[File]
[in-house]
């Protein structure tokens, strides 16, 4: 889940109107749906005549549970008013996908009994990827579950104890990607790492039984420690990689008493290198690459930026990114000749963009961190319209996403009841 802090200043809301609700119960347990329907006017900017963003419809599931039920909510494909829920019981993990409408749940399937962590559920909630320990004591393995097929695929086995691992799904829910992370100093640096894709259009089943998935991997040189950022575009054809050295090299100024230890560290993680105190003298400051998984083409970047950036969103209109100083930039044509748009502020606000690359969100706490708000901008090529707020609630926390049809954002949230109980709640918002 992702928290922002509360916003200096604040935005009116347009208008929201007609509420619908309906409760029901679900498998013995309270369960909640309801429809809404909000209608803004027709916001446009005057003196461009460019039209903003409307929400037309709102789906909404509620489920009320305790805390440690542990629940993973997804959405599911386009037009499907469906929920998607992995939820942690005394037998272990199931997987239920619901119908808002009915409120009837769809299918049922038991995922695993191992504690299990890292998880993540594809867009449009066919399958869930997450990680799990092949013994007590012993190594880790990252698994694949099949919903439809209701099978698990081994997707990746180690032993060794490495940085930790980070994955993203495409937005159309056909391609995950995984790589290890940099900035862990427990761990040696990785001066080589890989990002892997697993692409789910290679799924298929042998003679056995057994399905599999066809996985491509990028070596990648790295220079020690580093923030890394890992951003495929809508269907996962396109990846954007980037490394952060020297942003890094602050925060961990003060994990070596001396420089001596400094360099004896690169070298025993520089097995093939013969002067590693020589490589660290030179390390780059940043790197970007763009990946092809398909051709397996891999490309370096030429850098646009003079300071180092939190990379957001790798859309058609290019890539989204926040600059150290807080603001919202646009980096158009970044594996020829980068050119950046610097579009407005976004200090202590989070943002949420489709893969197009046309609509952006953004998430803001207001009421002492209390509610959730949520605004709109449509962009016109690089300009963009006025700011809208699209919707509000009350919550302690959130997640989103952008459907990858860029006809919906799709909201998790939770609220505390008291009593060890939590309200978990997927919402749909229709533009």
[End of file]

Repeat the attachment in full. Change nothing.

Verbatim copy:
[in-house]
């Protein structure tokens, strides 16, 4: 889940109107749906005549549970008013996908009994990827579950104890990607790492039984420690990689008493290198690459930026990114000749963009961190319209996403009841 802090200043809301609700119960347990329907006017900017963003419809599931039920909510494909829920019981993990409408749940399937962590559920909630320990004591393995097929695929086995691992799904829910992370100093640096894709259009089943998935991997040189950022575009054809050295090299100024230890560290993680105190003298400051998984083409970047950036969103209109100083930039044509748009502020606000690359969100706490708000901008090529707020609630926390049809954002949230109980709640918002 992702928290922002509360916003200096604040935005009116347009208008929201007609509420619908309906409760029901679900498998013995309270369960909640309801429809809404909000209608803004027709916001446009005057003196461009460019039209903003409307929400037309709102789906909404509620489920009320305790805390440690542990629940993973997804959405599911386009037009499907469906929920998607992995939820942690005394037998272990199931997987239920619901119908808002009915409120009837769809299918049922038991995922695993191992504690299990890292998880993540594809867009449009066919399958869930997450990680799990092949013994007590012993190594880790990252698994694949099949919903439809209701099978698990081994997707990746180690032993060794490495940085930790980070994955993203495409937005159309056909391609995950995984790589290890940099900035862990427990761990040696990785001066080589890989990002892997697993692409789910290679799924298929042998003679056995057994399905599999066809996985491509990028070596990648790295220079020690580093923030890394890992951003495929809508269907996962396109990846954007980037490394952060020297942003890094602050925060961990003060994990070596001396420089001596400094360099004896690169070298025993520089097995093939013969002067590693020589490589660290030179390390780059940043790197970007763009990946092809398909051709397996891999490309370096030429850098646009003079300071180092939190990379957001790798859309058609290019890539989204926040600059150290807080603001919202646009980096158009970044594996020829980068050119950046610097579009407005976004200090202590989070943002949420489709893969197009046309609509952006953004998430803001207001009421002492209390509610959730949520605004709109449509962009016109690089300009963009006025700011809208699209919707509000009350919550302690959130997640989103952008459907990858860029006809919906799709909201998790939770609220505390008291009593060890939590309200978990997927919402749909229709533009």